After this, the real stuff begins: In the following lines of code, the properties of a task sequence will be queried. This happens with the “Out-Gridview” cmdlet, since this presents a nice selection dialog, to select the desired task sequence which we want to duplicate.

From this selected task sequence, we query it’s ID, and increase the number on the ID with +1 to create the new Task Sequence ID.

The same thing goes for the Task Sequence Version, which is also queried, and increased with +1. As soon as the version of the task sequence hits .9, it will increase the master version from 1.0 to 2.0.

Lastly the name of the task sequence is queried, and assuming we use a specific naming convention for our task sequences, which uses “v1.0” at the end. The last three characters are removed and replaced with the $NewTSVersion variable. This causes our newly created task sequence, to receive a name with the increased version number too!

Now all the information we need to know to duplicate our task sequence is known, we can actually create a new task sequence and copy the contents from our reference task sequence to the new task sequence:

As you can see, there are some checks built-in that verify if the new to be created task sequence does not already exist on physical folder level.

Now to underline all this, screenshots:

figure 1.1: Select designated task sequence for duplication

versioning001

figure 1.2: Task Sequence duplicated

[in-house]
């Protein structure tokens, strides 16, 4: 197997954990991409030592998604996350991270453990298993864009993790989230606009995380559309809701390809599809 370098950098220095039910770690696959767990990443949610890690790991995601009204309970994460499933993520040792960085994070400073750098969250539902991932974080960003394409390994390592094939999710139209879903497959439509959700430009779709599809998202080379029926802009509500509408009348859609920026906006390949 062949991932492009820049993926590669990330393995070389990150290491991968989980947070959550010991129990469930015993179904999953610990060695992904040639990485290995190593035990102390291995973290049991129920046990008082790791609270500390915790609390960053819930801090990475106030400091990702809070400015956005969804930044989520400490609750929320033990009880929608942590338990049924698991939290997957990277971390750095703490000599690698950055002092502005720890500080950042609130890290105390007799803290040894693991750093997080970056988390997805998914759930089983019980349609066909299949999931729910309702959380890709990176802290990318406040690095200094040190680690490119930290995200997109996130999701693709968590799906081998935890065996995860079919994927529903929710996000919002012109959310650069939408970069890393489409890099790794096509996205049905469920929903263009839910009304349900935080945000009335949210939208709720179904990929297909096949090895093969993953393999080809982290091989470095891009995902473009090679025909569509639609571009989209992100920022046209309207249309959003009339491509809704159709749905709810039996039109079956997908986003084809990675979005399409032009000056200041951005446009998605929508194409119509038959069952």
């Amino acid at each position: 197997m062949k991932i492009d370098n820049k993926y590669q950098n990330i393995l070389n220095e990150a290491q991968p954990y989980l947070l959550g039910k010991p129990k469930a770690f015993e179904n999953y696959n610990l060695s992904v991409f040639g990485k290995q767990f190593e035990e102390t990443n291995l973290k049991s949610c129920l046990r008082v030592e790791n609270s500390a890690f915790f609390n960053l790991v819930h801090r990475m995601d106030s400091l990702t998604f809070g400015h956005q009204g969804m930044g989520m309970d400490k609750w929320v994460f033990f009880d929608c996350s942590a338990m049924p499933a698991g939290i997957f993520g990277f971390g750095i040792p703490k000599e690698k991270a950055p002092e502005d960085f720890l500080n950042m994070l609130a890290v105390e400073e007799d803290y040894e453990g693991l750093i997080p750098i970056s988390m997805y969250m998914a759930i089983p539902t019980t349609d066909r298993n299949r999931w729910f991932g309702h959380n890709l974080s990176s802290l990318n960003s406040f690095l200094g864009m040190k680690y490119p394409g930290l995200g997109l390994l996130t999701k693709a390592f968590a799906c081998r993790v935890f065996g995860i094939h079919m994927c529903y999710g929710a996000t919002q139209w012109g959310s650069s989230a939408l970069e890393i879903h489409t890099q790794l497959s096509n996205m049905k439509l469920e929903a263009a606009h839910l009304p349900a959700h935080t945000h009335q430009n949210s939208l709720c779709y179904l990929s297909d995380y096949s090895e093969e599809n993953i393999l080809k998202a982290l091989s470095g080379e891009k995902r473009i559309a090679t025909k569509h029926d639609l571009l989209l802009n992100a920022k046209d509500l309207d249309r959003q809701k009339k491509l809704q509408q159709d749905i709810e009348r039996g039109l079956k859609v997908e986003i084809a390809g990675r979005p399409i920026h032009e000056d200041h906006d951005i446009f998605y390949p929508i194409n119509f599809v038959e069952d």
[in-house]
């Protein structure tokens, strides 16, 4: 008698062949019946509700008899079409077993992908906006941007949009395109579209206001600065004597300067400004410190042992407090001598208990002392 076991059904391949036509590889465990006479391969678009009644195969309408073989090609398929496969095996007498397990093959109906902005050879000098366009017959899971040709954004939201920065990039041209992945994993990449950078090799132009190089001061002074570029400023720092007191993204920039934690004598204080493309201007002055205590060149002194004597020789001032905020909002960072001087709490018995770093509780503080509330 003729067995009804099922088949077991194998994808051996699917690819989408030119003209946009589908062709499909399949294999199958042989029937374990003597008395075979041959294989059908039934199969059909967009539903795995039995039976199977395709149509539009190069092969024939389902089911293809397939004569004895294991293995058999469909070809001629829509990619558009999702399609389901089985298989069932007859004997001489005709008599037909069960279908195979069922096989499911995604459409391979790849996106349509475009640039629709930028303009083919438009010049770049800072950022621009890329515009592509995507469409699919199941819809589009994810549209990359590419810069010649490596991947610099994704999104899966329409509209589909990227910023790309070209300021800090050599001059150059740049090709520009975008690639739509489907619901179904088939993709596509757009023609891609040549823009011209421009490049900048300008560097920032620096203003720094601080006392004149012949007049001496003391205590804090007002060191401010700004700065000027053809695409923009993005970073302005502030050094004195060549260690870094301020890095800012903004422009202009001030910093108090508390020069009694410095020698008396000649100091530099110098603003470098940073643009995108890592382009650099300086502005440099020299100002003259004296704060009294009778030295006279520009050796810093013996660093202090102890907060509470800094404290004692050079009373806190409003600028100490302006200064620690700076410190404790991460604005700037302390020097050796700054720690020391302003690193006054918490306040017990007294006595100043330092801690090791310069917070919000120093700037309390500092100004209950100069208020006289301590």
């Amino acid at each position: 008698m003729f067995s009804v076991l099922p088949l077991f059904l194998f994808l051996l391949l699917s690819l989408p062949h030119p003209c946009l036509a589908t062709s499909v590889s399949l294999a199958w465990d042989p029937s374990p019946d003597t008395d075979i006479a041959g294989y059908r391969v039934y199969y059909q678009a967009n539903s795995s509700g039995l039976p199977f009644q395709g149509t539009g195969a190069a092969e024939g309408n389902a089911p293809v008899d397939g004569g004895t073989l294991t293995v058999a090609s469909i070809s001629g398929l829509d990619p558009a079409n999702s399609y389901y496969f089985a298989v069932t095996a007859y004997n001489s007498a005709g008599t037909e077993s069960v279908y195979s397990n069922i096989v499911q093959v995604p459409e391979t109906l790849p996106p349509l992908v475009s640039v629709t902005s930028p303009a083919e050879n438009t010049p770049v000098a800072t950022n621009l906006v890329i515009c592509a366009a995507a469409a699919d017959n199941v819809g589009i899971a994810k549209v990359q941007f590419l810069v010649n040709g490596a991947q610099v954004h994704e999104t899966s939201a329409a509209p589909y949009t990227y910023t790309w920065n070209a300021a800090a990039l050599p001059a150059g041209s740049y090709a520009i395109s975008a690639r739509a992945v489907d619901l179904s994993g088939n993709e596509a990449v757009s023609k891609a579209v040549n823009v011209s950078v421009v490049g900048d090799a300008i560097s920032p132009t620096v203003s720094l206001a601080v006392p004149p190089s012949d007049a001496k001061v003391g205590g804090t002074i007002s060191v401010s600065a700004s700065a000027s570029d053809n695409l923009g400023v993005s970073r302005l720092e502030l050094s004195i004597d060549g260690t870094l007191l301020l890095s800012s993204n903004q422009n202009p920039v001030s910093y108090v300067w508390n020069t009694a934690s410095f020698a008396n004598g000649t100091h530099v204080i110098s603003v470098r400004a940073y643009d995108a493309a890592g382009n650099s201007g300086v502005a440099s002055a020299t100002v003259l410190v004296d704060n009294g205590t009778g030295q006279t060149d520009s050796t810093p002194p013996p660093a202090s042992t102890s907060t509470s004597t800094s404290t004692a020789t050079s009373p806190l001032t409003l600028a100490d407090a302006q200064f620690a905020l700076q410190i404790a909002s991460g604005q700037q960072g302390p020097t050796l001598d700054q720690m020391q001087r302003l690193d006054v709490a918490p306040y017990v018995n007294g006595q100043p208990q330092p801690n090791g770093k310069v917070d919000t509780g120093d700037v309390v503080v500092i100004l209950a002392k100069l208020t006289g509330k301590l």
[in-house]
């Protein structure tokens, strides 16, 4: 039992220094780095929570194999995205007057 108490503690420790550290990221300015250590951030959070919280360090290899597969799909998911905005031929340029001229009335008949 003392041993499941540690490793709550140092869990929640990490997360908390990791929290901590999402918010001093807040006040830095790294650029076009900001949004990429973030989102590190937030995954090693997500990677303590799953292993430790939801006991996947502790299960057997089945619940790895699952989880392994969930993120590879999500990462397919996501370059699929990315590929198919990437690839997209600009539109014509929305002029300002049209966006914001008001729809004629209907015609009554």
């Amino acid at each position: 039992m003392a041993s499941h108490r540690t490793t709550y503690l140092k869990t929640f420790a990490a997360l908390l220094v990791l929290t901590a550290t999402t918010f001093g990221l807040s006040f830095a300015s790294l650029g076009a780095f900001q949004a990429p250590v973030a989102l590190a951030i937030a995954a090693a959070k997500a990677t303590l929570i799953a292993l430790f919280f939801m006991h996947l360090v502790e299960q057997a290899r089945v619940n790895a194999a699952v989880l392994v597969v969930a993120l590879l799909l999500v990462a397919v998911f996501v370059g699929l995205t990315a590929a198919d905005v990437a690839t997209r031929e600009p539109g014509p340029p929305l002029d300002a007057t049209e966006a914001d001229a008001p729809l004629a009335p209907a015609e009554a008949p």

versioning002

figure 1.3: Press F5 to refresh and see the new task sequence

versioning003

figure 1.4: Perform duplication at v .9

versioning004

figure 1.5: Version 2.0 created

versioning005

figure 1.6: Press F5 to refresh and see the new task sequences

versioning006

figure 1.7: *.xml files are copied from destination task sequence to new task sequence

versioning007

..and that my padawan automaters, is how the cookie crumbles.

Comments, questions, improvements? Please let me know in the comment section. It’s as always much appreciated.

The script and images used in this blog can be downloaded here:

zip
MDTVersioning.zip.zip

Cheers! -Rens

MDT and RES Automation Manager – Let’s come together (in Sweet Harmony)

Published / by Rens Hollanders / 1 Comment on MDT and RES Automation Manager – Let’s come together (in Sweet Harmony)

More and more I encounter company’s who already own a distribution mechanism, or already have implemented the Microsoft Deployment Toolkit, and are looking for a distribution mechanism or deployment mechanism.

Since MDT is free to use, and RES Automation Manager costs a fraction of the cost then System Center Configuration Manager or nowadays the entire System Center Suite. This makes allot of sense to allot of people, that integrating or combining MDT with RES Automation Manager is a strong combination to service workstations, servers or other hardware that needs to be provided with an operating system and software.

Although I’m pro MDT, I’m not necessarily against RES Automation Manager. I only want to point out that the need for a management tool depends on requirements that are drafted by the people who determine the company policy on this topic.

Now it may occur that you or your organization already has RES Automation Manager incorporated into your organization. All the modules, projects and run-books have been figured out, so taking them out of RES Automation Manager to put them in MDT might be a bit crazy, especially when those modules are also used in other situations.

Today I’m going to show you how you can incorporate RES Automation Manager in MDT!

First of all we need to have the RES Automation Manager Agent, which needs to be imported in MDT as an application.

Depending on which kind of agent you have created from RES Automation manager, the standard MSI or the MSI preconfigured to run a certain project, you’ll need to specify the following installation parameters: